JD Tan, RA Pudadera & EG De Jesus - In Y Taki, JH Primavera & JA Llobrera (Eds.), Proceedings of the First International Conference on the Culture of Penaeid Prawns/Shrimps, 4-7 December 1984, Iloilo City, Philippines, 1985 - Aquaculture Department, Southeast Asian Fisheries Development Center
    At least five wild-caught Penaeus monodon from various maturation stages (initially classified in vivo as 0, I, II, III, IV, V) were measured, weighed and dissected for histological and histochemical studies. The anterior and posterior parts of the thoracic and abdominal regions of the ovary were sampled and stained with Mallory trichrome, alcian blue-periodic acid-Schiff (AB-PAS) and Sudan black.

    Results showed that the ovary is composed of the ovarian wall and its extensions, zone of proliferation, follicle cell layer and oocytes. The proliferating cells are less than 10 µm, have thin rims of cytoplasm, and increase in size as maturation proceeds. Based on histology, the stages were finally classified into groups (1) previtellogenic (stage 0), (2) vitellogenic (stages I and II), (3) cortical rod (stages III and IV), and (4) spent (stage V). The previtellogenic group consists only of perinucleolar oocytes (46-72 µm) which are stained negatively with AB-PAS and Sudan black. Oocytes bigger than 55 µm are enveloped by a single layer of follicle cells. The vitellogenic group is composed mostly of yolky oocytes (121-211 µm) with the following cytoplasmic inclusions: small granules of glycoproteins, medium-size globules of lipoglycoproteins, and few large lipid droplets. The cortical rod group consists mostly of yolky oocytes (288-408 µm) with additional rod-like bodies which contain acid and basic mucopolysaccharides but no lipid. The presence of cortical rods is a characteristic feature of mature penaeid ovaries. The spent group is similar to the previtellogenic group but contains some yolky oocytes, thicker follicle cell layers, or irregularly shaped perinucleolar oocytes. Th GSI ranges of the four groups are 0.899-1.937, 3.099-7.598, 5.631-12.000 and 1.848-2.919, respectively.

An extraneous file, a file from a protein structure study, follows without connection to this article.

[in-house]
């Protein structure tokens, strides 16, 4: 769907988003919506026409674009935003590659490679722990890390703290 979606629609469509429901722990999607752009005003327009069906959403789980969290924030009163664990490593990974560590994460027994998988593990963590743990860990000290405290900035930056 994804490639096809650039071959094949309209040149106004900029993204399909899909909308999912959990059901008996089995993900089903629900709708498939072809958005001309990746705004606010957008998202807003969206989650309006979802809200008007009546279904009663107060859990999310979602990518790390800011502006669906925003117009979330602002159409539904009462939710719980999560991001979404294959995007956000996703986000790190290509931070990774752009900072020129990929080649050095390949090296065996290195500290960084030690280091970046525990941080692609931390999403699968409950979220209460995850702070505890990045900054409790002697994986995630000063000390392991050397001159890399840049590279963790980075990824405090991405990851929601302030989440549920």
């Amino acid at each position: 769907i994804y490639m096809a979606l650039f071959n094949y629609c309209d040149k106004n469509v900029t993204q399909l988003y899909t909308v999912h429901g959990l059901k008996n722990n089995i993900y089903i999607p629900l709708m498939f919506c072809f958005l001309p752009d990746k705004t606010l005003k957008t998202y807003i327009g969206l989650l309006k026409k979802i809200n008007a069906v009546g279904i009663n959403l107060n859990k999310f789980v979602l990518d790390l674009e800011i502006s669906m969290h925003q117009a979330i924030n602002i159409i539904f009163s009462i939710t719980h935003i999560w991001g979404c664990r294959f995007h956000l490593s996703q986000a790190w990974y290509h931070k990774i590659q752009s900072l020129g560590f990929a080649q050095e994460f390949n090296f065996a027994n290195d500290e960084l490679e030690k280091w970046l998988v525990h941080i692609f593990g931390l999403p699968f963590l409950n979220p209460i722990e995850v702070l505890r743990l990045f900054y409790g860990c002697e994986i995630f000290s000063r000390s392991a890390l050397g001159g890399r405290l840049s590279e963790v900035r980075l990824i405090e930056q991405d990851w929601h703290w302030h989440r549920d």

• Conference poster

    Effect of cholesterol in artificial diets for Mediterranean prawns. 

    ML Bianchini - In Y Taki, JH Primavera & JA Llobrera (Eds.), Proceedings of the First International Conference on the Culture of Penaeid Prawns/Shrimps, 4-7 December 1984, Iloilo City, Philippines, 1985 - Aquaculture Department, Southeast Asian Fisheries Development Center